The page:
Today EU countries agreed on the European Commission's proposal to invest €263 million in key trans-European energy infrastructure projects. The lion's share of the money will go to the building of gas infrastructure in the Baltic Sea region, but also to the electricity sector across Europe. In total, nine projects were selected following a call for proposals under the Connecting Europe Facility (CEF), an EU funding programme for infrastructure.
The selected projects will increase energy security and help end the isolation of EU countries from EU-wide energy networks. They will also help enhance competition on the European energy market and thus contribute to ensuring that consumers get best value for their money.
The European Commissioner for Climate Action and Energy Miguel Arias Cañete said: "Well-connected energy infrastructure is essential to the Energy Union. This EU support will help fill the still-existing gaps in energy infrastructure, putting us on the path to a truly connected European energy market. This is a prerequisite to a secure energy supply as well as an efficient use of our energy resources and integration of renewables to the grid."
In the gas sector, the allocated grants will cover, among others, the construction of the Balticconnector (EU support €187.5 million), the first bi-directional sub-sea gas pipeline between Estonia and Finland. Once completed, the interconnector will end the historical dependence of Finland from a single gas supplier. Balticconnector will enhance the security of supply in the Eastern Baltic Sea region; it will provide for the diversification of sources and routes and will enable competition on the regional gas market.
In the electricity sector, the list will include the construction of a new 100 km electricity line between Dobrudja and Burgas in Bulgaria (EU support €29.9 million).
Studies needed to launch the projects will also be supported. The list includes, among others, a preparatory study which will identify the technical requirements for the secure and reliable operation of the Baltic States' power system. The study (EU support €125 010) is essential to help evaluate whether the Baltic States' power system is capable of operating in an isolated mode and for analysing different possibilities for its synchronous connection with either the Continental European Network or the network of the Nordic countries. The list also includes a study on the Front End Engineering Design for an interconnection at Nea Messimvria in Greece (EU support €243 250). The metering and regulating station will help connect the Greek natural gas transmission system with the Trans-Adriatic Pipeline (TAP) project which is currently under construction.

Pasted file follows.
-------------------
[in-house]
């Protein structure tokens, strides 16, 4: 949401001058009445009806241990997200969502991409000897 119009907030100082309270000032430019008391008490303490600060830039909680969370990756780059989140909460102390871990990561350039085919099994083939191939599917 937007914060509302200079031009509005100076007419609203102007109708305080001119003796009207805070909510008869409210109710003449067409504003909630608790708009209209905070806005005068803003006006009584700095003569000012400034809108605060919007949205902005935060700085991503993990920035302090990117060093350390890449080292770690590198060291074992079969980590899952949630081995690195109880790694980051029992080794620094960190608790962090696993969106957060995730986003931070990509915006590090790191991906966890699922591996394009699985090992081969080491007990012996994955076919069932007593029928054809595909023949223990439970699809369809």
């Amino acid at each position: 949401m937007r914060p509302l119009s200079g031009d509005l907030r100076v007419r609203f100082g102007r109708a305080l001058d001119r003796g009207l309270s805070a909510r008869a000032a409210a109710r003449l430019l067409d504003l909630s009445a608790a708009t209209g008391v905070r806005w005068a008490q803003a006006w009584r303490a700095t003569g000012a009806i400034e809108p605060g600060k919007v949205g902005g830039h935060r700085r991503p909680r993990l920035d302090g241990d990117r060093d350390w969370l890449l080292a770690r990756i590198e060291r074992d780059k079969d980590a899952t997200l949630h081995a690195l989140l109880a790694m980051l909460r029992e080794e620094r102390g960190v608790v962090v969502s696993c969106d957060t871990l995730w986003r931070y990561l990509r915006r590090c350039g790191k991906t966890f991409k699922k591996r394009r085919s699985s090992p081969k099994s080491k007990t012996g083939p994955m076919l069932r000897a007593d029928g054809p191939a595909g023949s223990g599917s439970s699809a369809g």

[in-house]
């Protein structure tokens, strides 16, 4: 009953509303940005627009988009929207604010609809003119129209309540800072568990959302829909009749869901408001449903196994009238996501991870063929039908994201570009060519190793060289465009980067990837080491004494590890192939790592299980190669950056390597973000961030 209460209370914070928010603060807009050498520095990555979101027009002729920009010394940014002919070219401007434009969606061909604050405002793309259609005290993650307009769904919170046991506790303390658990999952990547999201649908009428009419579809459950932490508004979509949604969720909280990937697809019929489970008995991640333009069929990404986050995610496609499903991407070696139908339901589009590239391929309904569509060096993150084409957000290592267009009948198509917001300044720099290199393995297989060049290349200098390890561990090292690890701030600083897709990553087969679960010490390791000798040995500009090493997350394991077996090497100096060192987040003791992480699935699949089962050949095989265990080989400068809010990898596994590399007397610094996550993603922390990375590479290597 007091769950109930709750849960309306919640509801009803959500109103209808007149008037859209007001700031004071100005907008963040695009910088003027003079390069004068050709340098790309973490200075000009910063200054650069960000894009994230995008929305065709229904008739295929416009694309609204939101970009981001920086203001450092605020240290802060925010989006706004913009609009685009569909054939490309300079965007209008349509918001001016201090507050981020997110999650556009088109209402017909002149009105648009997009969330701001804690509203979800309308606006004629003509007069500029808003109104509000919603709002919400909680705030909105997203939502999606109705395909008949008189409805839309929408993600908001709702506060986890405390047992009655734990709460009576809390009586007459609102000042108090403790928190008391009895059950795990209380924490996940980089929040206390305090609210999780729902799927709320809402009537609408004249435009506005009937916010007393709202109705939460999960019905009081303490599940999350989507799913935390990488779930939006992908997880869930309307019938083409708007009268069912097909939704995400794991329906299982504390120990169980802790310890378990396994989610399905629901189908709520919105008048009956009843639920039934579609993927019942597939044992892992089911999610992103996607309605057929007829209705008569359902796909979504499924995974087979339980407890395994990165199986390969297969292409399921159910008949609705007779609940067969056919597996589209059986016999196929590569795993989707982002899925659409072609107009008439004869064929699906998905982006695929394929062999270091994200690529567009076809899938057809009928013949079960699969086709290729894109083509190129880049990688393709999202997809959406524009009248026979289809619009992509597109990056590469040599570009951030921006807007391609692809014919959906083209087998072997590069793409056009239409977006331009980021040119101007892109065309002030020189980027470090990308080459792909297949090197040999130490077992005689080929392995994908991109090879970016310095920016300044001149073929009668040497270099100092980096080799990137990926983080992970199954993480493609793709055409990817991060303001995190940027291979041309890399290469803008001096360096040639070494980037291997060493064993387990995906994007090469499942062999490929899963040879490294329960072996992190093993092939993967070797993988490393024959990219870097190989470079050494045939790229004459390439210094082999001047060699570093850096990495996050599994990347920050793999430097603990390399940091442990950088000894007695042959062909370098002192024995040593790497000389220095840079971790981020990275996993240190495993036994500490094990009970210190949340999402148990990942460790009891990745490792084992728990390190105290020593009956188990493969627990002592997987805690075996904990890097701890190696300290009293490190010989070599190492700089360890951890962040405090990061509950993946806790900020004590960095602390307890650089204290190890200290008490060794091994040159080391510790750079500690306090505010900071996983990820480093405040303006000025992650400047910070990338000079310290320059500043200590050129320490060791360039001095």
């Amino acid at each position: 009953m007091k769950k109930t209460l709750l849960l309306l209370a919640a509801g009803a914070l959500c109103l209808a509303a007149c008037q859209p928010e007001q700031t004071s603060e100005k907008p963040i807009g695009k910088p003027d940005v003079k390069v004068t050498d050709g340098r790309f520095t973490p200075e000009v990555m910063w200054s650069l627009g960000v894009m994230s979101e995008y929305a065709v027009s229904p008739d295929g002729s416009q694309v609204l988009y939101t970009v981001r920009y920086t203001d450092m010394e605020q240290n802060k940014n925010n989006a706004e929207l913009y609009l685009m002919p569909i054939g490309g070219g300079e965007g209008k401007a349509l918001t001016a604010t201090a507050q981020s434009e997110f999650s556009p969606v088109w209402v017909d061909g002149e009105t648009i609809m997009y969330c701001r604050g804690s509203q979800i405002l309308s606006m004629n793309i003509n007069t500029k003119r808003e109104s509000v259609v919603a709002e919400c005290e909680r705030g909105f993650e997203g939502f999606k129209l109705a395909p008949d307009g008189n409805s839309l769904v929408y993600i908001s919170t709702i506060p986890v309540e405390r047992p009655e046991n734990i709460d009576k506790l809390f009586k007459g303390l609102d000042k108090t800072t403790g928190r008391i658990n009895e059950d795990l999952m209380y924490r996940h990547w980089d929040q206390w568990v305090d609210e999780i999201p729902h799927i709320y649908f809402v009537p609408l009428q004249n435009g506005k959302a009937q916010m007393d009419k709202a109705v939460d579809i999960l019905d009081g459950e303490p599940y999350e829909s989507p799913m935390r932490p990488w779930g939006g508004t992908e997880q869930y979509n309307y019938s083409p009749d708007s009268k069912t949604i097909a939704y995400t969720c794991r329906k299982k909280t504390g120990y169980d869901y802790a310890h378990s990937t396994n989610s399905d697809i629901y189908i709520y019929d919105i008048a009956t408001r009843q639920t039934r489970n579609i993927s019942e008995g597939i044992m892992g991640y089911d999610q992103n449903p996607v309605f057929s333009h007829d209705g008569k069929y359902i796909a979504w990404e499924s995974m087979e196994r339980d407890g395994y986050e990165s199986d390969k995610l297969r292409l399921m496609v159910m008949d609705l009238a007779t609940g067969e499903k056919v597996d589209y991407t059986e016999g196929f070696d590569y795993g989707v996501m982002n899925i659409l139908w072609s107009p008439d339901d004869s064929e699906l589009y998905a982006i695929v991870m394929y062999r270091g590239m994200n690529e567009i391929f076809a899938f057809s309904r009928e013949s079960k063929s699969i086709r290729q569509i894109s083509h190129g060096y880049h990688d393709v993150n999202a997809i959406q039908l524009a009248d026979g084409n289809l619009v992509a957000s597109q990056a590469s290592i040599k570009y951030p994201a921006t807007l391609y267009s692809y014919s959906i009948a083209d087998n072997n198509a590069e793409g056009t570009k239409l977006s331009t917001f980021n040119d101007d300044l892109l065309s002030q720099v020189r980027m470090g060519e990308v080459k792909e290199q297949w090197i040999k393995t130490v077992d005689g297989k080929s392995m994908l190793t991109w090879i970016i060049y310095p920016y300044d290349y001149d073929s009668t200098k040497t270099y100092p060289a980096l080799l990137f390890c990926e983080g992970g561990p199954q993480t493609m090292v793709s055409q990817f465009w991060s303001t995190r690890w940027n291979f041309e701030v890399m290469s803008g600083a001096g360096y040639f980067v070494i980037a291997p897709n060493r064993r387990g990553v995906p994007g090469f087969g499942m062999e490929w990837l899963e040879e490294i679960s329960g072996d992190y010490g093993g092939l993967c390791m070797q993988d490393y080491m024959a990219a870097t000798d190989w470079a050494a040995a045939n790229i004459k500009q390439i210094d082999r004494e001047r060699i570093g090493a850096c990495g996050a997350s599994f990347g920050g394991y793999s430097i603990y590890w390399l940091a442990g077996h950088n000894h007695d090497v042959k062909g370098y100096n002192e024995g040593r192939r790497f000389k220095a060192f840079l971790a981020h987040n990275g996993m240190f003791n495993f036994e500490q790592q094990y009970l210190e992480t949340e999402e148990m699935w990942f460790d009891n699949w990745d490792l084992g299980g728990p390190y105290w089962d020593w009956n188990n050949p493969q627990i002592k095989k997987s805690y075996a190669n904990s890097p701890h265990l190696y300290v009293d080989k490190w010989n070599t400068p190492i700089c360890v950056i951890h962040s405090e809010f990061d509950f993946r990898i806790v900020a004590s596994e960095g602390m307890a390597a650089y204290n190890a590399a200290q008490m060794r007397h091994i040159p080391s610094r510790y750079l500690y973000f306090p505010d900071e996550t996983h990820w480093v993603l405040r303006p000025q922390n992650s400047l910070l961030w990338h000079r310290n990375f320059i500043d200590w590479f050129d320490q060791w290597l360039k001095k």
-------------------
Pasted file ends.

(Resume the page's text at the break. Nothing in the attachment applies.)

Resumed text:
Of the nine proposals selected for funding:
- 5 are in the gas sector (EU support worth €210 million) and 4 are in the electricity sector (EU support worth €53 million).
- 3 relate to construction works (€236 million) and 6 to studies (€27 million).
The European Commission proposal to select these projects was supported by the CEF Coordination Committee, which consists of representatives from all EU countries. Later this month the Commission will formally adopt the list of proposals which will receive financial assistance under CEF-Energy.
With a total of €800 million available for grants under CEF Energy in 2016, the second 2016 call for proposals with an indicative budget of €600 million is currently ongoing and will close on 8 November.